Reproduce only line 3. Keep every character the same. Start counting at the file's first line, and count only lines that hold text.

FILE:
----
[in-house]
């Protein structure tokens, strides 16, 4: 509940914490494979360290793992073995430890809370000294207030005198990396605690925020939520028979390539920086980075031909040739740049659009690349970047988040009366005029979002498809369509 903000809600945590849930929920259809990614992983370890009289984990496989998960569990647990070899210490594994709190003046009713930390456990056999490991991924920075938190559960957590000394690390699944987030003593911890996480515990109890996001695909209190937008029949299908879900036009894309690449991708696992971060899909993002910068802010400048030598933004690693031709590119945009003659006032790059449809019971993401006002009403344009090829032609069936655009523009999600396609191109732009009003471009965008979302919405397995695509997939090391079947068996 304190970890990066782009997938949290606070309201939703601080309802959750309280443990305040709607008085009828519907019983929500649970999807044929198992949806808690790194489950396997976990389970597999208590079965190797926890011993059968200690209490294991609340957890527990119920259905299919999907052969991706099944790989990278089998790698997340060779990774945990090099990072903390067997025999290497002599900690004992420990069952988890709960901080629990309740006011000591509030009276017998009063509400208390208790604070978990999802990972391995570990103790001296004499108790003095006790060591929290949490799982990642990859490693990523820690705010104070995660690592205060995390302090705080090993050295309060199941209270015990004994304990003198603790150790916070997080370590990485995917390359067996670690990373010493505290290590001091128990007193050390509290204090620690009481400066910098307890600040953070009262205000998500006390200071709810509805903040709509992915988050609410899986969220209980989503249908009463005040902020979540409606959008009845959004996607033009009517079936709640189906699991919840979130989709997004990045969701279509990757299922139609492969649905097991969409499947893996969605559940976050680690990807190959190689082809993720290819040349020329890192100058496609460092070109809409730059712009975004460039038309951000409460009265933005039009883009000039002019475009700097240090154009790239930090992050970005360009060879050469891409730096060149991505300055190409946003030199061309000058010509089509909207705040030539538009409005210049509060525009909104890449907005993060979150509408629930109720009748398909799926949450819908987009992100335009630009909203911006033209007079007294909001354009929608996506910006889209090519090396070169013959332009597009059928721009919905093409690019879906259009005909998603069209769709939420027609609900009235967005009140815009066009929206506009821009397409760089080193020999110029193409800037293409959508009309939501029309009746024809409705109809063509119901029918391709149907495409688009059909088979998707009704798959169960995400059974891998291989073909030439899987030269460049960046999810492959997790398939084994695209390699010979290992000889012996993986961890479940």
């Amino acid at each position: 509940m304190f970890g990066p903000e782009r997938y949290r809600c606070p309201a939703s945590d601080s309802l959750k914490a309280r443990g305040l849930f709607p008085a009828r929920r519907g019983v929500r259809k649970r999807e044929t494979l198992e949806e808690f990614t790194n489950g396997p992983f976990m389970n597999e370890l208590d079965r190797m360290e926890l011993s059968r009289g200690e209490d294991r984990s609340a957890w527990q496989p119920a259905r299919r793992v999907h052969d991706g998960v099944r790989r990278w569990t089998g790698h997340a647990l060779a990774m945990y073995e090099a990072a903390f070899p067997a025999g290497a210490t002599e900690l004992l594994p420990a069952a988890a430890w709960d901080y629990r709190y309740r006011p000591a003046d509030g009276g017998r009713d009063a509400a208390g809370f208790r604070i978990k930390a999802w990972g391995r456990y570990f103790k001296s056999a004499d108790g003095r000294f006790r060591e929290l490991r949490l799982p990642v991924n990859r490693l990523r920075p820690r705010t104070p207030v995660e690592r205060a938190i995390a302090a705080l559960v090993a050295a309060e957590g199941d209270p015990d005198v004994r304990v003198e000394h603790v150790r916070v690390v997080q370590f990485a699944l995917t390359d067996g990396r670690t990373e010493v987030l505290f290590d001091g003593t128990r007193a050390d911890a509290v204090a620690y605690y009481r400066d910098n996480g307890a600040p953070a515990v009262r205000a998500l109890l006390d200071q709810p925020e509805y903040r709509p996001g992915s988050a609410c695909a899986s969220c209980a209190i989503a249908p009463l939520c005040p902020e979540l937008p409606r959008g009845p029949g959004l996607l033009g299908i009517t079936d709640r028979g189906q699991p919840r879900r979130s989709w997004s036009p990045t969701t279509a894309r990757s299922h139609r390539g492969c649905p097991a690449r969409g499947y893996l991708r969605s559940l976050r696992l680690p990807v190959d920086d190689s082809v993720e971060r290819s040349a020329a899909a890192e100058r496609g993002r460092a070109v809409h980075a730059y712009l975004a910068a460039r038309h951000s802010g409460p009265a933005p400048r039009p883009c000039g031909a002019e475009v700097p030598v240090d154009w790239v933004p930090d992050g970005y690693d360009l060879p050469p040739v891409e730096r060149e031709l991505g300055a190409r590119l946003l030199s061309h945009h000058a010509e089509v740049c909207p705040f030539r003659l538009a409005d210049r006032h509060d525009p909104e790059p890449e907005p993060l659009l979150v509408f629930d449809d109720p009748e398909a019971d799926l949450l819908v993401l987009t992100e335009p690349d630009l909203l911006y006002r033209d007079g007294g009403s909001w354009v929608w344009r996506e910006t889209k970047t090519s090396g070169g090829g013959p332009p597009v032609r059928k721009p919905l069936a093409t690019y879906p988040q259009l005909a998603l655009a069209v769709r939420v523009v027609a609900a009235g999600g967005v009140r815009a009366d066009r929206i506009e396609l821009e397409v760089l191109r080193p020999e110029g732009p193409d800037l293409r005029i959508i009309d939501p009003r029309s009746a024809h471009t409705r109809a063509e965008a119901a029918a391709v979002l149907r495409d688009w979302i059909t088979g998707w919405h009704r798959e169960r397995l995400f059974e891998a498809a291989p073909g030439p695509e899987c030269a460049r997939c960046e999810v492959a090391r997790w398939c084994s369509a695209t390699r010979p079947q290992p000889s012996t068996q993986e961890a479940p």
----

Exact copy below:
């Amino acid at each position: 509940m304190f970890g990066p903000e782009r997938y949290r809600c606070p309201a939703s945590d601080s309802l959750k914490a309280r443990g305040l849930f709607p008085a009828r929920r519907g019983v929500r259809k649970r999807e044929t494979l198992e949806e808690f990614t790194n489950g396997p992983f976990m389970n597999e370890l208590d079965r190797m360290e926890l011993s059968r009289g200690e209490d294991r984990s609340a957890w527990q496989p119920a259905r299919r793992v999907h052969d991706g998960v099944r790989r990278w569990t089998g790698h997340a647990l060779a990774m945990y073995e090099a990072a903390f070899p067997a025999g290497a210490t002599e900690l004992l594994p420990a069952a988890a430890w709960d901080y629990r709190y309740r006011p000591a003046d509030g009276g017998r009713d009063a509400a208390g809370f208790r604070i978990k930390a999802w990972g391995r456990y570990f103790k001296s056999a004499d108790g003095r000294f006790r060591e929290l490991r949490l799982p990642v991924n990859r490693l990523r920075p820690r705010t104070p207030v995660e690592r205060a938190i995390a302090a705080l559960v090993a050295a309060e957590g199941d209270p015990d005198v004994r304990v003198e000394h603790v150790r916070v690390v997080q370590f990485a699944l995917t390359d067996g990396r670690t990373e010493v987030l505290f290590d001091g003593t128990r007193a050390d911890a509290v204090a620690y605690y009481r400066d910098n996480g307890a600040p953070a515990v009262r205000a998500l109890l006390d200071q709810p925020e509805y903040r709509p996001g992915s988050a609410c695909a899986s969220c209980a209190i989503a249908p009463l939520c005040p902020e979540l937008p409606r959008g009845p029949g959004l996607l033009g299908i009517t079936d709640r028979g189906q699991p919840r879900r979130s989709w997004s036009p990045t969701t279509a894309r990757s299922h139609r390539g492969c649905p097991a690449r969409g499947y893996l991708r969605s559940l976050r696992l680690p990807v190959d920086d190689s082809v993720e971060r290819s040349a020329a899909a890192e100058r496609g993002r460092a070109v809409h980075a730059y712009l975004a910068a460039r038309h951000s802010g409460p009265a933005p400048r039009p883009c000039g031909a002019e475009v700097p030598v240090d154009w790239v933004p930090d992050g970005y690693d360009l060879p050469p040739v891409e730096r060149e031709l991505g300055a190409r590119l946003l030199s061309h945009h000058a010509e089509v740049c909207p705040f030539r003659l538009a409005d210049r006032h509060d525009p909104e790059p890449e907005p993060l659009l979150v509408f629930d449809d109720p009748e398909a019971d799926l949450l819908v993401l987009t992100e335009p690349d630009l909203l911006y006002r033209d007079g007294g009403s909001w354009v929608w344009r996506e910006t889209k970047t090519s090396g070169g090829g013959p332009p597009v032609r059928k721009p919905l069936a093409t690019y879906p988040q259009l005909a998603l655009a069209v769709r939420v523009v027609a609900a009235g999600g967005v009140r815009a009366d066009r929206i506009e396609l821009e397409v760089l191109r080193p020999e110029g732009p193409d800037l293409r005029i959508i009309d939501p009003r029309s009746a024809h471009t409705r109809a063509e965008a119901a029918a391709v979002l149907r495409d688009w979302i059909t088979g998707w919405h009704r798959e169960r397995l995400f059974e891998a498809a291989p073909g030439p695509e899987c030269a460049r997939c960046e999810v492959a090391r997790w398939c084994s369509a695209t390699r010979p079947q290992p000889s012996t068996q993986e961890a479940p």